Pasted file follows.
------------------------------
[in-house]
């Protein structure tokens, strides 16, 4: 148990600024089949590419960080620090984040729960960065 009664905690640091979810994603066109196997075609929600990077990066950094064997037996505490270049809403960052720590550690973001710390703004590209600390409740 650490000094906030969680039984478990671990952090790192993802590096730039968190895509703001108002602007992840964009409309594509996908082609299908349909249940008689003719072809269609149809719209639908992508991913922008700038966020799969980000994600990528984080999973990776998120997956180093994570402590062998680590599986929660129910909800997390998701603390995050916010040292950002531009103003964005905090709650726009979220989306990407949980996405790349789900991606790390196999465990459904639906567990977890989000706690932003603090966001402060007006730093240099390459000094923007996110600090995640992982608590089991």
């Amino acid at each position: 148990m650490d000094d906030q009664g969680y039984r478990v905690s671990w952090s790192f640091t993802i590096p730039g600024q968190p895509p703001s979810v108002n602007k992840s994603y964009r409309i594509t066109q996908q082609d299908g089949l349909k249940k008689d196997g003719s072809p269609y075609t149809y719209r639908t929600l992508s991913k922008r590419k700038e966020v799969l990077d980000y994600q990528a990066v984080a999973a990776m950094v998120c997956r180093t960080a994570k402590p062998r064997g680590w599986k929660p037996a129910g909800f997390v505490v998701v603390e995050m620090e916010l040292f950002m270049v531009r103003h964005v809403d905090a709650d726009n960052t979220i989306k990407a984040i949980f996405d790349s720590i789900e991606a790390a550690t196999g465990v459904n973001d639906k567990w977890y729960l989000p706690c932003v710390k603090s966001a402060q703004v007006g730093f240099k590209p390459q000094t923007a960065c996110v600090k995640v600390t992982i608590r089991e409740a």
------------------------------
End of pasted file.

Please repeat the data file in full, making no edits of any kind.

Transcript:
[in-house]
């Protein structure tokens, strides 16, 4: 148990600024089949590419960080620090984040729960960065 009664905690640091979810994603066109196997075609929600990077990066950094064997037996505490270049809403960052720590550690973001710390703004590209600390409740 650490000094906030969680039984478990671990952090790192993802590096730039968190895509703001108002602007992840964009409309594509996908082609299908349909249940008689003719072809269609149809719209639908992508991913922008700038966020799969980000994600990528984080999973990776998120997956180093994570402590062998680590599986929660129910909800997390998701603390995050916010040292950002531009103003964005905090709650726009979220989306990407949980996405790349789900991606790390196999465990459904639906567990977890989000706690932003603090966001402060007006730093240099390459000094923007996110600090995640992982608590089991």
């Amino acid at each position: 148990m650490d000094d906030q009664g969680y039984r478990v905690s671990w952090s790192f640091t993802i590096p730039g600024q968190p895509p703001s979810v108002n602007k992840s994603y964009r409309i594509t066109q996908q082609d299908g089949l349909k249940k008689d196997g003719s072809p269609y075609t149809y719209r639908t929600l992508s991913k922008r590419k700038e966020v799969l990077d980000y994600q990528a990066v984080a999973a990776m950094v998120c997956r180093t960080a994570k402590p062998r064997g680590w599986k929660p037996a129910g909800f997390v505490v998701v603390e995050m620090e916010l040292f950002m270049v531009r103003h964005v809403d905090a709650d726009n960052t979220i989306k990407a984040i949980f996405d790349s720590i789900e991606a790390a550690t196999g465990v459904n973001d639906k567990w977890y729960l989000p706690c932003v710390k603090s966001a402060q703004v007006g730093f240099k590209p390459q000094t923007a960065c996110v600090k995640v600390t992982i608590r089991e409740a």